The UAE’s Mars Hope Probe is scheduled to launch to the red planet on July 15, 2020, the Emirates Mars Mission has announced.
The first interplanetary exploration undertaken by an Arab nation, the probe will undertake a 495,000,000km journey to Mars. It is anticipated to enter Mars’ orbit in February 2021.
The countdown to the launch begins after the probe’s transfer from the UAE to Japan.
The launch is now scheduled for Wednesday, July 15, 2020 at 12.51am UAE time (5.51am local time) from Japan’s Tanegashima Space Centre, via the Mitsubishi Heavy Industries (MHI H2A) platform.
The date represents the opening of the launch window for the Emirates Mars Mission, which extends to the August 13, a statement said.
The MHI H2A platform was chosen due to its “high success rates in launching spacecraft and satellites globally”. The UAE has also previously collaborated with MHI to successfully launch the Khalifa Sat satellite.
Since its arrival in Japan, the Hope Probe has undergone detailed processing operations for the launch.
Completed over 50 working days, the process entails filling the fuel tank with about 700kgs of hydrogen fuel and ensuring there are no leaks. It also requires testing the communication and control devices, moving the probe to the launch pad, installing the probe on the rocket that will carry it to space, and ensuring the probe batteries are fully charged.
A team of Emirati nationals is leading the operation and supervising every aspect of the probe’s preparation for its launch.
Sarah Bint Youssef Al-Amiri, minister of State for Advanced Sciences and Emirates Mars Mission deputy project manager, said: “The challenges overcome by the Hope Probe team amidst the global pandemic confirm the UAE mission’s commitment to achieve the impossible.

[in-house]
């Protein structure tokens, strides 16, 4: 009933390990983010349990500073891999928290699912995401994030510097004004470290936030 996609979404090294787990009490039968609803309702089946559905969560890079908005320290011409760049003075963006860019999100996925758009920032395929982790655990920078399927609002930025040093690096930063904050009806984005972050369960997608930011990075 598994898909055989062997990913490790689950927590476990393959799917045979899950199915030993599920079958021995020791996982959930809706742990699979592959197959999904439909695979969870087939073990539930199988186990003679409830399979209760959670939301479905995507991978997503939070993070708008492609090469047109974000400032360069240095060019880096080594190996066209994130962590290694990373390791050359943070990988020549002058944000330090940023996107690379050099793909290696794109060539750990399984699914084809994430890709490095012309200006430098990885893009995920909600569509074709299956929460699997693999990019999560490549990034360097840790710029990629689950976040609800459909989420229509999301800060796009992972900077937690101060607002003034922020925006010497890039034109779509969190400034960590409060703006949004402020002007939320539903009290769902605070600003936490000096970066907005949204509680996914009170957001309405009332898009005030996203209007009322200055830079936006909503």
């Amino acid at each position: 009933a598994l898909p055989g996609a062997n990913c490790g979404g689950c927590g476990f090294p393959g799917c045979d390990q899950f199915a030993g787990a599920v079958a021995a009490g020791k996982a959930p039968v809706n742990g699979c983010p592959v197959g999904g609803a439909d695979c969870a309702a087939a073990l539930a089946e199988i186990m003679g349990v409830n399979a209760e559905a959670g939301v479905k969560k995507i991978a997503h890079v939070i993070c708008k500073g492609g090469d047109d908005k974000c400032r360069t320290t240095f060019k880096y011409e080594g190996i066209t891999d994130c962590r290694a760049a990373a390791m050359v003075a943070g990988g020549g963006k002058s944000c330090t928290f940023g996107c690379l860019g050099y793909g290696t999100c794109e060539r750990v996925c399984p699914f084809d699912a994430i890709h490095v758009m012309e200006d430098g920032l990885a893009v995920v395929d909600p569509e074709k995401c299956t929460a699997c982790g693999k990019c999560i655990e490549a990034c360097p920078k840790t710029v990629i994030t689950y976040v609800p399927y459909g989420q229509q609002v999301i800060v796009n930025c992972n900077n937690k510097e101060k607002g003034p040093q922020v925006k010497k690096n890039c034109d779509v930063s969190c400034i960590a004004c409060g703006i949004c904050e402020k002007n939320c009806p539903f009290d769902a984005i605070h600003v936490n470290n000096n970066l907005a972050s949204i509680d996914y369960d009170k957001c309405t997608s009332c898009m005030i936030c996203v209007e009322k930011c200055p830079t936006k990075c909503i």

“Our team continues to work diligently to ensure the mission’s success, and we look forward to collectively celebrate the arrival of the probe on Mars in February 2021 – also coinciding with our 50-year anniversary.”
The journey of moving the Hope Probe from Dubai to the launch site on Tanegashima Island in Japan spanned more than 83 hours and underwent three major stages.
The first phase involved the preparation and transportation of the probe from the Mohammed Bin Rashid Space Center to Dubai’s Al Maktoum International Airport, which spanned 16 hours. The second stage saw the probe’s 11-hour transfer from Al Maktoum International Airport in Dubai to Nagoya Airport in Japan and included loading the probe and its supporting equipment into the giant ‘Antonov 12’ plane – the largest cargo plane in the world.
The third stage was the probe’s transfer from Nagoya Airport to the launch site on Tanegashima Island. It included the probe’s safe landing and land transportation to Shimama Harbor, and its final transfer by sea to Tanegashima Island.
In light of Covid-19 concerns, strict health procedures were followed to ensure the health and safety of the teams involved. A separate team also travelled earlier and underwent the mandatory quarantine procedures in Japan prior to receiving the probe upon arrival to oversee its transportation to the launch station.
The Hope probe project is being implemented by the Mohammed bin Rashid Space Centre, with the UAE Space Agency funding and supervising procedures.